By observing the behavior and appearance of our cats, we can learn a lot about their health.
Cats are animals that often won’t readily show when something is bothering or hurting them. As a result, cat owners may frequently find themselves in situations where they have to draw conclusions on their own.
It is important to understand that not every strange behavior or change in a cat’s body will indicate that she has a health problem. However, it is always good to check with the vet what it could be, especially if you notice something like spots on your cat’s gums.
The truth is that this can indeed indicate health problems in the cat, so you should definitely not ignore this phenomenon.
Let’s take a look at the 3 common reasons for black spots on cats gums, and what you can do to help.
One of the most common reasons for a black spot on cats gums is lentigo, which is, according to Spruce Pets, a genetic condition characterized by an increase in the number of epidermal melanocytes.
Essentially, lentigo is a form of hyperpigmentation in a cat’s skin cells that may become more frequent as the cat ages.
Lentigo most commonly appears in orange cat breeds, and might also occur in calico and tortoiseshell cats.
Besides the cat’s gums, these black spots can also appear on her lips, eyelids, nose, and even all over her body.
You can see how lentigo looks on a cat in the video below.
@crispy.pancake Meet aspen #fyp #cat #orangecat #lentigo #foryou #cutecat #kitten ♬ Nuestra Canción (feat. Vicente García) – Monsieur Periné
This condition isn’t painful and doesn’t cause any harm to a cat – it’s purely a cosmetic thing.
Still, you might want to take your cat to the veterinarian, just to have him confirm that she has lentigo, and not some other health issue.
Lentigo is benign and doesn’t require any form of treatment.
Black spots might also indicate a dental or gum disease in your cat, most often gingivitis, to be precise.
The Cornell Feline Health Center explains how gingivitis presents a condition where the gums around the cat’s teeth become inflamed.
Gingivitis usually appears as a result of plaque buildup in the cat’s mouth. If not removed regularly, the plaque may migrate deeper, reaching where the gums meet the base of the cat’s tooth.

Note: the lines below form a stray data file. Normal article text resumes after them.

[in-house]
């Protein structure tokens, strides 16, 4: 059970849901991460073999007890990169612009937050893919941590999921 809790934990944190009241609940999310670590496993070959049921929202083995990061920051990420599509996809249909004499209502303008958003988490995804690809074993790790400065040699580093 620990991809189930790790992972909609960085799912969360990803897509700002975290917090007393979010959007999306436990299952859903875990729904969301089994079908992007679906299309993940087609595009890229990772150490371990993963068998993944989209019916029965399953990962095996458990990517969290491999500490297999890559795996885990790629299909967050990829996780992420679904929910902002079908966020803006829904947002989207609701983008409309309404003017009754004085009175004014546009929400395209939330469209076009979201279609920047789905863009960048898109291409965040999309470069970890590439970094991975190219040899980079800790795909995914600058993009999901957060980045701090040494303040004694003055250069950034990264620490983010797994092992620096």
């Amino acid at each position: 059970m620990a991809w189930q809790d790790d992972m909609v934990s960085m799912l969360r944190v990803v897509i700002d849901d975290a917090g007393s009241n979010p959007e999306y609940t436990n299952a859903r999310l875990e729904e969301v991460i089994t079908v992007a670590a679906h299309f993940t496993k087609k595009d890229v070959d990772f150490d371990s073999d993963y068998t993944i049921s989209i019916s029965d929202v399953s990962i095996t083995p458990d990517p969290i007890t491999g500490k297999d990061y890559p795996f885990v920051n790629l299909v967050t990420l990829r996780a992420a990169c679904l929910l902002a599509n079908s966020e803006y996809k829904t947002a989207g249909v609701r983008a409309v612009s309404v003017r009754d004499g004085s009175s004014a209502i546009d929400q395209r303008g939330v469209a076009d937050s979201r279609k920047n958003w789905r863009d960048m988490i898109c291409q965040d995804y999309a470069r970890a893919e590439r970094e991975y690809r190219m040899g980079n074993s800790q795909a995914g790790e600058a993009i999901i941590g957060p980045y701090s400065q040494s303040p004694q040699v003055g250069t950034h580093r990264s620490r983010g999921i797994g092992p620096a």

Irregular teeth brushing and cleaning can also contribute to a cat developing gingivitis.
Besides black spots on the gums, a cat might also show other clinical symptoms, such as refusing to eat, having bad breath, drooling, and even bleeding from gums and teeth.
Regular tooth brushing, and taking your cat for professional teeth cleaning at least once a year can significantly prevent gingivitis.
If your cat has developed gingivitis, this condition can be very painful for her, but, it’s possible to help her with antibiotics, and cleaning her teeth at home, as recommended by the veterinarian.
3. Oral Tumors
Unfortunately, black spots on a cat’s gums could also signify she’s dealing with an oral tumor.
Patnaik and Mooney  point out how oral melanomas in felines aren’t as common as ocular melanomas, but they are malignant and have a high rate of mortality and metastasis.
VCA Animal Hospitals points out how oral tumors in cats present an abnormal growth of cells. The exact reasons why a cat might develop these tumors are not entirely known, but it’s believed that a combination of environmental and genetic factors may play a role.
Except for black spots on gums, a cat with an oral tumor might also show excess drooling, panting, difficulty eating, and facial swelling.
If you notice any of these symptoms in your cat, you need to take her to a vet clinic as soon as possible.
The standard treatment for these tumors includes surgical removal. If the surgery isn’t possible, the veterinarian will probably suggest radiation therapy.
Are black spots on cats gums a reason to be worried?
In most cases, your cat will have these black spots due to the genetic condition called lentigo. If you have an orange cat, lentigo is most likely the answer to why your cat is having this change of color on her gums.
In addition, calico and tortoiseshell cats are also likely to develop this condition.
Still, lentigo doesn’t always have to be the cause of your cat’s gums pigmentation. This might also happen due to a dental problem, or even an oral tumor.
Therefore, if you notice black spots on your cat’s gums, you should check this with your vet.
Lentigo is a completely benign condition, and nothing to be concerned about, so, if your vet confirms this has caused your cat’s black gums, you will feel revealed!
On the other hand, if your cat does have a certain health problem, you can take comfort in knowing that you acted quickly upon noticing the changes and did the best possible thing for your cat’s well-being.
 Patnaik AK, Mooney S. Feline melanoma: a comparative study of ocular, oral, and dermal neoplasms. Vet Pathol. 1988 Mar;25(2):105-12. DOI, Retrieved July 24, 2023.